I Think Myself Happy

Blog Post

The court was filled with a great assembly to hear Paul’s case. The Bible says King Agrippa and his wife Bernice entered the auditorium with “great pomp”–most likely with an entourage of court officials and servants. This was Paul’s big day!

But what amazes me about this story most is what Paul said first.

When permitted to speak, he stepped forward and declared, “I think myself happy, King Agrippa…” (Acts 26:2).

Really? Isn’t this the man that had already endured many hardships and had now been imprisoned for a couple of years? Before this moment, this was Paul’s testimony:

“I’ve worked much harder, been jailed more often, beaten up more times than I can count, and at death’s door time after time. I’ve been flogged five times with the Jews’ thirty-nine lashes, beaten by Roman rods three times, pummeled with rocks once. I’ve been shipwrecked three times, and immersed in the open sea for a night and a day. In hard traveling year in and year out, I’ve had to ford rivers, fend off robbers, struggle with friends, struggle with foes. I’ve been at risk in the city, at risk in the country, endangered by desert sun and sea storm, and betrayed by those I thought were my brothers. I’ve known drudgery and hard labor, many a long and lonely night without sleep, many a missed meal, blasted by the cold, naked to the weather.

“And that’s not the half of it, when you throw in the daily pressures and anxieties of all the churches. When someone gets to the end of his rope, I feel the desperation in my bones. When someone is duped into sin, an angry fire burns in my gut.

“If I have to “brag” about myself, I’ll brag about the humiliations that make me like Jesus. The eternal and blessed God and Father of our Master Jesus knows I’m not lying. Remember the time I was in Damascus and the governor of King Aretas posted guards at the city gates to arrest me? I crawled through a window in the wall, was let down in a basket, and had to run for my life…” (2 Corinthians 11:23-33! MSG).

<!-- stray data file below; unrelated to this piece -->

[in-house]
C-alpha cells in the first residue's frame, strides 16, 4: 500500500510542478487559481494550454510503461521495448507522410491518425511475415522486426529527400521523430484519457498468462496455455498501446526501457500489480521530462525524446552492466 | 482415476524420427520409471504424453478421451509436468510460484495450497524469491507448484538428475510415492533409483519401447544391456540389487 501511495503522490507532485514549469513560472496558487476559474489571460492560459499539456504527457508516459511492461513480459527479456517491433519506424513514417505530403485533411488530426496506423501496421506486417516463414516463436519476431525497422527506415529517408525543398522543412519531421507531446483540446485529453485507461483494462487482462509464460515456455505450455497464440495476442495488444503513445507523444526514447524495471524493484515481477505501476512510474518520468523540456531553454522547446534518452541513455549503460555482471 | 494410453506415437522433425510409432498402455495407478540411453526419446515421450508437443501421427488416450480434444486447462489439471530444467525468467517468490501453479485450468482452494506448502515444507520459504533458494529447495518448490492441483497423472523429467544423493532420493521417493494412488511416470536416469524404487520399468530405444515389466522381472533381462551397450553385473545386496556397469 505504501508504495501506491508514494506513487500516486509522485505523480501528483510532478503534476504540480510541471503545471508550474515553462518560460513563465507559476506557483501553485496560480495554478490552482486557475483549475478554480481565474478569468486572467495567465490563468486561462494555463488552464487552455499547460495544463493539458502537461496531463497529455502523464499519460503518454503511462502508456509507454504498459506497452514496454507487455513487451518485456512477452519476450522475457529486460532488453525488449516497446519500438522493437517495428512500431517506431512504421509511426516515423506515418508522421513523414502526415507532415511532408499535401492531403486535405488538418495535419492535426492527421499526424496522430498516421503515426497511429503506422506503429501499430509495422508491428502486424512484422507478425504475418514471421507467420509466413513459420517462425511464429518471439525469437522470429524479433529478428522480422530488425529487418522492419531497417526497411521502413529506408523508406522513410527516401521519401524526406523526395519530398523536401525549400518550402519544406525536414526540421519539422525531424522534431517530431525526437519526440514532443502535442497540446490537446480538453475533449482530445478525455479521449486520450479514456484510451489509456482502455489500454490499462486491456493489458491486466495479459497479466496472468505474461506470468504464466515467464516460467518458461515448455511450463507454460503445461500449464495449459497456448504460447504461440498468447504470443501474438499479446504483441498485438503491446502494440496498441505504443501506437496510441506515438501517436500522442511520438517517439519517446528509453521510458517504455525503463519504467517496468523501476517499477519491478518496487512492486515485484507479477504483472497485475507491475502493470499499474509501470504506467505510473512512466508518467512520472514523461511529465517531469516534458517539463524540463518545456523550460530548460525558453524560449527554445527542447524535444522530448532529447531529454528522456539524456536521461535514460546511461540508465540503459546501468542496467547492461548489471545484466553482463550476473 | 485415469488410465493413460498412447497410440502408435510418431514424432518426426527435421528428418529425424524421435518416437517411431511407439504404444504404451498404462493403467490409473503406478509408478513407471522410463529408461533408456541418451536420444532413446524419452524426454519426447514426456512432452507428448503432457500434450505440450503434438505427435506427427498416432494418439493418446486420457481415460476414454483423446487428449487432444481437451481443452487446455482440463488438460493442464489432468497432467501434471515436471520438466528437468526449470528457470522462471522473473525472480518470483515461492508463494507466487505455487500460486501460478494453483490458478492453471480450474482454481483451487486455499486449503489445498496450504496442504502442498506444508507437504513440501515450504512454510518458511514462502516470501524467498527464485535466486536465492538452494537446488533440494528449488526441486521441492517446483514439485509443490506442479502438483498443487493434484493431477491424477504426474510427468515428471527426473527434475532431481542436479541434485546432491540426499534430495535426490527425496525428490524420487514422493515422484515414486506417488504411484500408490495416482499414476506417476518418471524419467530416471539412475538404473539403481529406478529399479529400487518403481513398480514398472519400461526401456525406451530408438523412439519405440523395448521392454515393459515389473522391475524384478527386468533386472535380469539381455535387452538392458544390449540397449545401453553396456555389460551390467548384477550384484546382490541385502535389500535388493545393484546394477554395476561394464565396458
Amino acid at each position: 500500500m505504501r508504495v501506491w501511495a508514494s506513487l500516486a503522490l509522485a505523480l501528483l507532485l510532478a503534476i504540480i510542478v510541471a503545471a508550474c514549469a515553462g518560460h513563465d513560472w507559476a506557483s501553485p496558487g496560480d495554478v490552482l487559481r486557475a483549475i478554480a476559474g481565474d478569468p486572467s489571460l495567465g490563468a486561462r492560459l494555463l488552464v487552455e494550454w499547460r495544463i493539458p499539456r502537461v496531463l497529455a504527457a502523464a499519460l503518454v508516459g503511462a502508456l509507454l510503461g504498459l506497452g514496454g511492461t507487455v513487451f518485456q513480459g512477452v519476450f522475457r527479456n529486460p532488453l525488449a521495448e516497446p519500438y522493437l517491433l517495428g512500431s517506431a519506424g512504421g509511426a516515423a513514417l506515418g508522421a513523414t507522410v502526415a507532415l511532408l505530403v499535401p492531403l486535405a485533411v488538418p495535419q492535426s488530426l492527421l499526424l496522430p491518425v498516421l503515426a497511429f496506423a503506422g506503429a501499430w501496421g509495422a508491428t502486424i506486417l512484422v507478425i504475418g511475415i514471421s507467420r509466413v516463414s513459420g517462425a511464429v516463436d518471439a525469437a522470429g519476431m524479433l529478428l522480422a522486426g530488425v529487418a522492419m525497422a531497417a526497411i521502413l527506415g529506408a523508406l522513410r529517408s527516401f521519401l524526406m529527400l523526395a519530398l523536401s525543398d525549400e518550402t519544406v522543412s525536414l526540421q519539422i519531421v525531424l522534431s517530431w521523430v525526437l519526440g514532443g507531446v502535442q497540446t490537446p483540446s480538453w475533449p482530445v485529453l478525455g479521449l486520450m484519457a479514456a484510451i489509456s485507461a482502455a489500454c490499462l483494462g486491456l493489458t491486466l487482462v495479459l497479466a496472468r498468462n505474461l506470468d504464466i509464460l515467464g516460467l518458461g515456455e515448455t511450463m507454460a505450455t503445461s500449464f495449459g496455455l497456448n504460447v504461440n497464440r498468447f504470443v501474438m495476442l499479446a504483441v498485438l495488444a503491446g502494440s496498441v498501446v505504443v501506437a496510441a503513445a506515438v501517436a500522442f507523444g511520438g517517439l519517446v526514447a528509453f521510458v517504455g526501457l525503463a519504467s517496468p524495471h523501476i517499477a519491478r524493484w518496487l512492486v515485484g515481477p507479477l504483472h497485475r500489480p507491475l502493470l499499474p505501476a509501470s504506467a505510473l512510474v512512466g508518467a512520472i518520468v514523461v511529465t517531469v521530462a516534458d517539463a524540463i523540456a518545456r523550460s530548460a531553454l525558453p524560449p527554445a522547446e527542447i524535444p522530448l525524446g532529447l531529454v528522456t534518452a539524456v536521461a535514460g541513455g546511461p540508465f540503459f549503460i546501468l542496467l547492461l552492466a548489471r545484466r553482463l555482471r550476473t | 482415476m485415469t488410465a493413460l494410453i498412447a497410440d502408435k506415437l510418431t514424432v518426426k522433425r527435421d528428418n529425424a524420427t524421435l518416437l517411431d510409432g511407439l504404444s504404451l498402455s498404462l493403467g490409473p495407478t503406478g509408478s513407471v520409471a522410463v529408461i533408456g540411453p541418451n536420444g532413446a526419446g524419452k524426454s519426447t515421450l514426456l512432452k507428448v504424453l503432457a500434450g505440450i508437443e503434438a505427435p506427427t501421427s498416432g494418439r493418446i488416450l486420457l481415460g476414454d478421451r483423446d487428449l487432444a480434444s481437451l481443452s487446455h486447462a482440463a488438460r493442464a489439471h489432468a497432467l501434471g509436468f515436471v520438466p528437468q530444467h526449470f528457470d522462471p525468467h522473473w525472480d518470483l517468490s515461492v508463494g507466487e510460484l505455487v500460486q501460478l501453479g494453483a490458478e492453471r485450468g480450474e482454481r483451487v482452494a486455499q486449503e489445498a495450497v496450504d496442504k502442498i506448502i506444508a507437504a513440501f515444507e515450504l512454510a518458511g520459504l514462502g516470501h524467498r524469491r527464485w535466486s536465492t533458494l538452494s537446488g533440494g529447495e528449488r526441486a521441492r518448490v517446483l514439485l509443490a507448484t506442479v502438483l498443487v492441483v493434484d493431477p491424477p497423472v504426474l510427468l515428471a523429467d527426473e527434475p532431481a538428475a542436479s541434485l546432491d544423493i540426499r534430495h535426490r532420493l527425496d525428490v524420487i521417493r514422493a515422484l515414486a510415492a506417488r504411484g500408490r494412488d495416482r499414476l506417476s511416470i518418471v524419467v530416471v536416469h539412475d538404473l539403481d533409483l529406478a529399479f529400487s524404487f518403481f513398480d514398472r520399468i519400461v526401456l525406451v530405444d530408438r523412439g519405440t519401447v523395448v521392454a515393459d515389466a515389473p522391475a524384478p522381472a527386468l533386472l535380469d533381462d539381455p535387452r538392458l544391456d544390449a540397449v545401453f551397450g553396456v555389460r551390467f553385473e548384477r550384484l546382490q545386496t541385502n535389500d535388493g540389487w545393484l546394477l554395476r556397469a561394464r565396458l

You and I haven’t come close to enduring struggles such as his. Yet this man, standing in chains before the King, stretched out his hand and answered for himself, “I THINK MYSELF HAPPY, King Agrippa…”

The King and his court must have been taken aback by Paul’s use of the word happy. In the original Greek language, it meant “supremely blessed, fortunate, and well off.”

You might wonder (as I have) how Paul could declare such a thing in spite of all his trials? Had God anointed him with super-faith? Or maybe the ability to feel nothing?

No. Paul said, “I think myself happy [supremely blessed, fortunate, and well off].” The word think means to command with official authority. In other words, despite his trials and current situation, he took charge of any temptation to feel sorry for himself and commanded (and reminded) his inner man of his salvation in Christ and all that that meant–despite what things looked or felt like!

You and I can do the same. 

Let me re-phrase that… You and I should do the same. We may feel like it at times, but none of us have braved what Jesus (or Paul) experienced. The Bible reminds us to look to Jesus, “the author and finisher of our faith, who for the joy that was set before Him endured the cross…” (Hebrews 12:2).

So remember, it is possible to see beyond your current trial and declare (commanding with official authority), “I think myself happy (supremely blessed, fortunate, and well off)!”